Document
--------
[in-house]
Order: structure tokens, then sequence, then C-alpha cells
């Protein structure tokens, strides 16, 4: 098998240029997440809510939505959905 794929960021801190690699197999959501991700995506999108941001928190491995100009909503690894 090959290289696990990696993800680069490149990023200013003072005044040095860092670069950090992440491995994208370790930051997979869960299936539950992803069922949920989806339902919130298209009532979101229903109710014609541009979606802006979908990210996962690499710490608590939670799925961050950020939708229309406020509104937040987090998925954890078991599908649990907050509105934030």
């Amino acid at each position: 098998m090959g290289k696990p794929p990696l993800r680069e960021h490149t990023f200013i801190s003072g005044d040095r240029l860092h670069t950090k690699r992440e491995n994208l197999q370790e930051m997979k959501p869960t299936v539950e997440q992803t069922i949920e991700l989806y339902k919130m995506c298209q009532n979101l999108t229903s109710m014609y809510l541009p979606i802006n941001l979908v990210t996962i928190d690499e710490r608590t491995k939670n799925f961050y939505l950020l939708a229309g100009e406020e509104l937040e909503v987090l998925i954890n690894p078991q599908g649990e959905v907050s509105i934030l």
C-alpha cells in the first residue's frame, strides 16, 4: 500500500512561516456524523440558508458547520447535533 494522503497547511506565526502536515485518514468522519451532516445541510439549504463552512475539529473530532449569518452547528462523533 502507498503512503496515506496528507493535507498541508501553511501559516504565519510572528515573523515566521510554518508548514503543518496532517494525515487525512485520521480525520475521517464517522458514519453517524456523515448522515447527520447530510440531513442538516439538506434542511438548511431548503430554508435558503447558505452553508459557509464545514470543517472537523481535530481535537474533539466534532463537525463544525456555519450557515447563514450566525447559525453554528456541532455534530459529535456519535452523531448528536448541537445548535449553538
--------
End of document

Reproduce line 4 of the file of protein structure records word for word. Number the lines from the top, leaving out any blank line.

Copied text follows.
């Amino acid at each position: 098998m090959g290289k696990p794929p990696l993800r680069e960021h490149t990023f200013i801190s003072g005044d040095r240029l860092h670069t950090k690699r992440e491995n994208l197999q370790e930051m997979k959501p869960t299936v539950e997440q992803t069922i949920e991700l989806y339902k919130m995506c298209q009532n979101l999108t229903s109710m014609y809510l541009p979606i802006n941001l979908v990210t996962i928190d690499e710490r608590t491995k939670n799925f961050y939505l950020l939708a229309g100009e406020e509104l937040e909503v987090l998925i954890n690894p078991q599908g649990e959905v907050s509105i934030l």